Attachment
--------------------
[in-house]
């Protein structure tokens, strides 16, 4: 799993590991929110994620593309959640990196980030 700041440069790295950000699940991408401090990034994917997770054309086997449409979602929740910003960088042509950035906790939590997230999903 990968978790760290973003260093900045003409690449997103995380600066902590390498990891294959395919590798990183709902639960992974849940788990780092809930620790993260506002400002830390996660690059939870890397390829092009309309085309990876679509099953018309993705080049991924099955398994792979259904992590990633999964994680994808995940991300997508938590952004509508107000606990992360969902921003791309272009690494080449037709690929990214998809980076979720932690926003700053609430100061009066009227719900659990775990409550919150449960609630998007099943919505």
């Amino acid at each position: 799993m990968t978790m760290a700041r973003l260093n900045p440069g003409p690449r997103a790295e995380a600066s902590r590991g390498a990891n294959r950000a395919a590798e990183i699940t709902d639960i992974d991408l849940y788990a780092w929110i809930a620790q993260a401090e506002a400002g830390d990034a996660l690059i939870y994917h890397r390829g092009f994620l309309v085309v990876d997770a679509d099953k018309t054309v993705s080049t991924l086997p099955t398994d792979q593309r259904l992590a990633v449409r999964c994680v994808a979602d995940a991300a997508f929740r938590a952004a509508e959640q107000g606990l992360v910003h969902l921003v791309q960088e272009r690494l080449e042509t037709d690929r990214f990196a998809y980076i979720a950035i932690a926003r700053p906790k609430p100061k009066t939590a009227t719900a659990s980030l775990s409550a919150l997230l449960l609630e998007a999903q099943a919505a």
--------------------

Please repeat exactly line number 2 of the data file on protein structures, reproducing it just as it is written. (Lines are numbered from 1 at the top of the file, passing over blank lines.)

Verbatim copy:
């Protein structure tokens, strides 16, 4: 799993590991929110994620593309959640990196980030 700041440069790295950000699940991408401090990034994917997770054309086997449409979602929740910003960088042509950035906790939590997230999903 990968978790760290973003260093900045003409690449997103995380600066902590390498990891294959395919590798990183709902639960992974849940788990780092809930620790993260506002400002830390996660690059939870890397390829092009309309085309990876679509099953018309993705080049991924099955398994792979259904992590990633999964994680994808995940991300997508938590952004509508107000606990992360969902921003791309272009690494080449037709690929990214998809980076979720932690926003700053609430100061009066009227719900659990775990409550919150449960609630998007099943919505």